Mondo Cane (1962): Shocking Documentary

Written and directed by Paolo Cavara, Franco Prosperi and Gualtiero Jacopetti, Mondo Cane (meaning Doggish World which is a mild Italian profanity) is an intentionally shocking documentary, released in the U.S. as Tales of the Bizarre: Rites, Rituals and Superstitions).

The film consists of travelogue scenes that provide glimpses into cultural practices around the world with the intention to shock Western audiences.

These scenes, presented with little continuity, are intended asĀ  kaleidoscopic display of shocking content.

Despite claims of genuine documentation, certain scenes are either staged or manipulated to enhance this effect.

Vignettes (in chronological order)

During the opening credits, a dog is being dragged and kicked into a dog pound filled with barking dogs.

0:01:47 Statue by Luigi Gheno is dedicated to Valentino in his hometown of Castellaneta, Italy, an event attended by local men whose faces resemble Valentino’s.

0:05:41 In the U.S., Rossano Brazzi’s shirt is torn off by crowd of female fans hunting for his autograph.

0:07:47 Beach in polyandrous Kiriwina, one of the Trobriand Islands in New Guinea, crowd of naked native women run after handful of men, trying to capture them “not only for autographs.”

0:11:00 French Riviera, blonde bikini-clad young women on a boat drive by a ship with U.S. sailors, teasing them by sending kisses, showing tongues and flaunting their breasts.

0:12:31 New Guinean Chimbu community: a woman whose child was killed breastfeeds a piglet whose mother died.

0:12:57 New Guinea, at a celebration that recurs every five years, in a matter of hours, pigs are slaughtered by beating on their heads with wooden poles and eaten, after which the partly cannibalistic community returns to its state of hunger. Dogs, however, are fed pork and treated with affection and respect.

0:18:38 At the Pet Haven Cemetery in Pasadena, California, dog owners mourn their beloved.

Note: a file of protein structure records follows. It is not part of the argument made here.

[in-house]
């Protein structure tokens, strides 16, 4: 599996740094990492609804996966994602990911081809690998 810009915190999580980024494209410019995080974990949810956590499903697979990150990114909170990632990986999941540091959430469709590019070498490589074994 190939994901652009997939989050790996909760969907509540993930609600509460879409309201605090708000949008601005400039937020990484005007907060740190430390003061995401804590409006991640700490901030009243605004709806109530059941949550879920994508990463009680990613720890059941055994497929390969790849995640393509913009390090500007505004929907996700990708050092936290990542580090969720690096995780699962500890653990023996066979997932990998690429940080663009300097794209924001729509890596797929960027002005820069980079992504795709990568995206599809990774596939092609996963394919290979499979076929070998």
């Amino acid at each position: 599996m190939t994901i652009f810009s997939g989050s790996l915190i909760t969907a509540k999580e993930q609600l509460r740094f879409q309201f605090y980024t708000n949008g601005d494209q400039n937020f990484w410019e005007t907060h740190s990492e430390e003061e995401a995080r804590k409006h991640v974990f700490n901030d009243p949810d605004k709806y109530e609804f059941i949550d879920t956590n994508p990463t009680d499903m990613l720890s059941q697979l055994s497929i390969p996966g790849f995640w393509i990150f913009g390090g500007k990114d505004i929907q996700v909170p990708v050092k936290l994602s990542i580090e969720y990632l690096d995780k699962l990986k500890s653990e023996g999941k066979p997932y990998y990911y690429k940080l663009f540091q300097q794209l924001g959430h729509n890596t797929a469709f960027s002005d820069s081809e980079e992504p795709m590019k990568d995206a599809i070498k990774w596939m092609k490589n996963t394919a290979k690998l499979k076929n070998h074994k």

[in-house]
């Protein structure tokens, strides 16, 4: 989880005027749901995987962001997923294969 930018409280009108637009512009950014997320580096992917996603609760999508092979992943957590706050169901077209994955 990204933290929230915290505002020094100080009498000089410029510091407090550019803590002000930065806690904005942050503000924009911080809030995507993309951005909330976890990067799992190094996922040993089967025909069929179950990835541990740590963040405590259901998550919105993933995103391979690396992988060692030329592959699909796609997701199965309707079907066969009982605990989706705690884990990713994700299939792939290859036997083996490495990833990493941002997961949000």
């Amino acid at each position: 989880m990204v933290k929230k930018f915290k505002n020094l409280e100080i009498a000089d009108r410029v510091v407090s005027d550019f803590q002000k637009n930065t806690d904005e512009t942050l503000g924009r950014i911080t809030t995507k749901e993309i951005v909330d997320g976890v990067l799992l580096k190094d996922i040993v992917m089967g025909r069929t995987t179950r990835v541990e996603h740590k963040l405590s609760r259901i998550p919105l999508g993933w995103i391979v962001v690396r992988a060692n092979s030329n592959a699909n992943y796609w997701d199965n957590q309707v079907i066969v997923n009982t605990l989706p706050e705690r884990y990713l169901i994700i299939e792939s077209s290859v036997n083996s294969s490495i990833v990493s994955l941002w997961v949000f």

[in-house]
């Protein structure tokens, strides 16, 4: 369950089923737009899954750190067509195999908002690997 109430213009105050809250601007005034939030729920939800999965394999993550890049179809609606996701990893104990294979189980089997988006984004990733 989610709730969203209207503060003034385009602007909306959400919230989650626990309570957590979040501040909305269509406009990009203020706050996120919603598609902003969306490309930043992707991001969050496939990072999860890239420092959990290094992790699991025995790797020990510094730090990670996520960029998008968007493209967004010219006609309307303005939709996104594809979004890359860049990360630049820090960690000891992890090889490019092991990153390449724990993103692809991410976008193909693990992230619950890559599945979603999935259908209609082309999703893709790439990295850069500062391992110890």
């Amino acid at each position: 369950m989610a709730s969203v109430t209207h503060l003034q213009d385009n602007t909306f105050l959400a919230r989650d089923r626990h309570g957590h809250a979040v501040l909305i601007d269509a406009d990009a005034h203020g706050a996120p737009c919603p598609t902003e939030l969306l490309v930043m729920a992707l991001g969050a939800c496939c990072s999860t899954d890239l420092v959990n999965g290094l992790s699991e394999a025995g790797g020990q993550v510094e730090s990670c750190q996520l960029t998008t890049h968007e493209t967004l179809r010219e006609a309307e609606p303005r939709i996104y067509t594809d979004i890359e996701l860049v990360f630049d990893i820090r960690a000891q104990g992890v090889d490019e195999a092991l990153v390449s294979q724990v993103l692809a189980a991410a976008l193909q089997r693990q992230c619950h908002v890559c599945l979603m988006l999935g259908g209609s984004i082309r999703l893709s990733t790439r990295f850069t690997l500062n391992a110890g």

0:21:10 In Formosa (aka Taipei, Taiwan), dogs are grown, butchered and skinned alive for local meat gourmets.

0:22:12 In Rome, hundreds of chicks are tinged in colors and then dried at 50 degrees Celsius to be included in Easter eggs; of each 100 that undergo it, approximately 70 do not survive the procedure.

0:23:32 For foie gras, geese in Strasbourg are force-fed using funnels.

0:24:35 In a farm 200 miles from Tokyo, Wagyu (aka Kobe) cattle are massaged and fed beer for specialized restaurants in Tokyo and New York.

0:26:00 New Guinean Tabar: the most beautiful women are locked up in small wooden cages and fed tapioca until they reach 120 kilos to be offered as wives to the village dictator.

0:27:43 Vic Tanny health club in Los Angeles, overweight women work on losing weight to recover from previous marriages

0:30:03 Hong Kong market, exotic animals are sold for food.

0:31:00 New York restaurant The Colony: canned exotic animals are served for rich Americans.

0:32:57 At Singapore store, a snake is chosen and skinned alive for consumption.

0:34:32 In the Italian village of Cocullo, on Saint Dominic’s day, the followers in the procession carry live snakes.

0:35:56 In Nocera Terinese, on Good Friday, the “battenti” beat their legs with glass shards and spill their blood on the streets.

0:38:21 A parade of “Life Savers Girls Association,” age 16 to 20, march toward the Sydney beach, where they put on lifesaving shows, including CPR on young men.

0:42:59 After nuclear contamination on Bikini Atoll, swarms of dead butterflies drift at sea, birds hide in holes in the ground, a species of periophthalmus fish migrated to the trees, sea gulls breed on sterile eggs, and disoriented turtles move inland and die in the desert.

0:49:11 In Malaysian underwater cemeteries, sharks get human flesh. Their fins are dried on the beach and collected by disabled fishermen who sell them to the Chinese as aphrodisiacs.